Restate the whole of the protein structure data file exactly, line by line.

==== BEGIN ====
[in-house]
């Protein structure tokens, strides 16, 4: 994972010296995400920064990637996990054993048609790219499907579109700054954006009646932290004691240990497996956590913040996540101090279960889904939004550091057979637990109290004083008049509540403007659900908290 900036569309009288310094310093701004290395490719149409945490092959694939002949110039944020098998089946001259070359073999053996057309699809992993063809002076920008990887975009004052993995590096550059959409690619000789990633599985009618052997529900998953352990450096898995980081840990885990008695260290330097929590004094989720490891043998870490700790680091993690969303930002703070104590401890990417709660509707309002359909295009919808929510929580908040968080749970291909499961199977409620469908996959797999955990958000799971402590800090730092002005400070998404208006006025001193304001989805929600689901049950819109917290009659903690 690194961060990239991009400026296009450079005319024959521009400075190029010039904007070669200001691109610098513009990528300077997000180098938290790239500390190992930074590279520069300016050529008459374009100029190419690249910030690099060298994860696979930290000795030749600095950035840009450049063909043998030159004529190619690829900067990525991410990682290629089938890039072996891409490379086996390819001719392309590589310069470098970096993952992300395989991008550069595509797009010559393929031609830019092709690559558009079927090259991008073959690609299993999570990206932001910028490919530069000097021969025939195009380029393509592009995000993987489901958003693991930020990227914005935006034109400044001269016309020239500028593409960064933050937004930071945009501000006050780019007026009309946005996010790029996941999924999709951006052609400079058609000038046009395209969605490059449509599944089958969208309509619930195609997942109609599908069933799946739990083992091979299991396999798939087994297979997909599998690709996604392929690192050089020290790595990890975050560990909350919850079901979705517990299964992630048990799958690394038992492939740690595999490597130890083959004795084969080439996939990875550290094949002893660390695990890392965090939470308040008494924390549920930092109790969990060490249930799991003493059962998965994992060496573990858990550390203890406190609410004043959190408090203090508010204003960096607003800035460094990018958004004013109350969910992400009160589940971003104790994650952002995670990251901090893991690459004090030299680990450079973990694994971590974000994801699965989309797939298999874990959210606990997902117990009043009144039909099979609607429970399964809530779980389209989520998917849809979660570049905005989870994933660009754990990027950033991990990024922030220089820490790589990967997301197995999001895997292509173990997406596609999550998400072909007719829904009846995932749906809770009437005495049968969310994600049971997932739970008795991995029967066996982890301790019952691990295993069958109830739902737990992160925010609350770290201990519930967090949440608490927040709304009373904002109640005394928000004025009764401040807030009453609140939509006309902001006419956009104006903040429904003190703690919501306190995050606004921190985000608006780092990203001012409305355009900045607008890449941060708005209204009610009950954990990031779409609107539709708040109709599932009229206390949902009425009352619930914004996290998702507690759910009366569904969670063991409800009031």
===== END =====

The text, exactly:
[in-house]
């Protein structure tokens, strides 16, 4: 994972010296995400920064990637996990054993048609790219499907579109700054954006009646932290004691240990497996956590913040996540101090279960889904939004550091057979637990109290004083008049509540403007659900908290 900036569309009288310094310093701004290395490719149409945490092959694939002949110039944020098998089946001259070359073999053996057309699809992993063809002076920008990887975009004052993995590096550059959409690619000789990633599985009618052997529900998953352990450096898995980081840990885990008695260290330097929590004094989720490891043998870490700790680091993690969303930002703070104590401890990417709660509707309002359909295009919808929510929580908040968080749970291909499961199977409620469908996959797999955990958000799971402590800090730092002005400070998404208006006025001193304001989805929600689901049950819109917290009659903690 690194961060990239991009400026296009450079005319024959521009400075190029010039904007070669200001691109610098513009990528300077997000180098938290790239500390190992930074590279520069300016050529008459374009100029190419690249910030690099060298994860696979930290000795030749600095950035840009450049063909043998030159004529190619690829900067990525991410990682290629089938890039072996891409490379086996390819001719392309590589310069470098970096993952992300395989991008550069595509797009010559393929031609830019092709690559558009079927090259991008073959690609299993999570990206932001910028490919530069000097021969025939195009380029393509592009995000993987489901958003693991930020990227914005935006034109400044001269016309020239500028593409960064933050937004930071945009501000006050780019007026009309946005996010790029996941999924999709951006052609400079058609000038046009395209969605490059449509599944089958969208309509619930195609997942109609599908069933799946739990083992091979299991396999798939087994297979997909599998690709996604392929690192050089020290790595990890975050560990909350919850079901979705517990299964992630048990799958690394038992492939740690595999490597130890083959004795084969080439996939990875550290094949002893660390695990890392965090939470308040008494924390549920930092109790969990060490249930799991003493059962998965994992060496573990858990550390203890406190609410004043959190408090203090508010204003960096607003800035460094990018958004004013109350969910992400009160589940971003104790994650952002995670990251901090893991690459004090030299680990450079973990694994971590974000994801699965989309797939298999874990959210606990997902117990009043009144039909099979609607429970399964809530779980389209989520998917849809979660570049905005989870994933660009754990990027950033991990990024922030220089820490790589990967997301197995999001895997292509173990997406596609999550998400072909007719829904009846995932749906809770009437005495049968969310994600049971997932739970008795991995029967066996982890301790019952691990295993069958109830739902737990992160925010609350770290201990519930967090949440608490927040709304009373904002109640005394928000004025009764401040807030009453609140939509006309902001006419956009104006903040429904003190703690919501306190995050606004921190985000608006780092990203001012409305355009900045607008890449941060708005209204009610009950954990990031779409609107539709708040109709599932009229206390949902009425009352619930914004996290998702507690759910009366569904969670063991409800009031």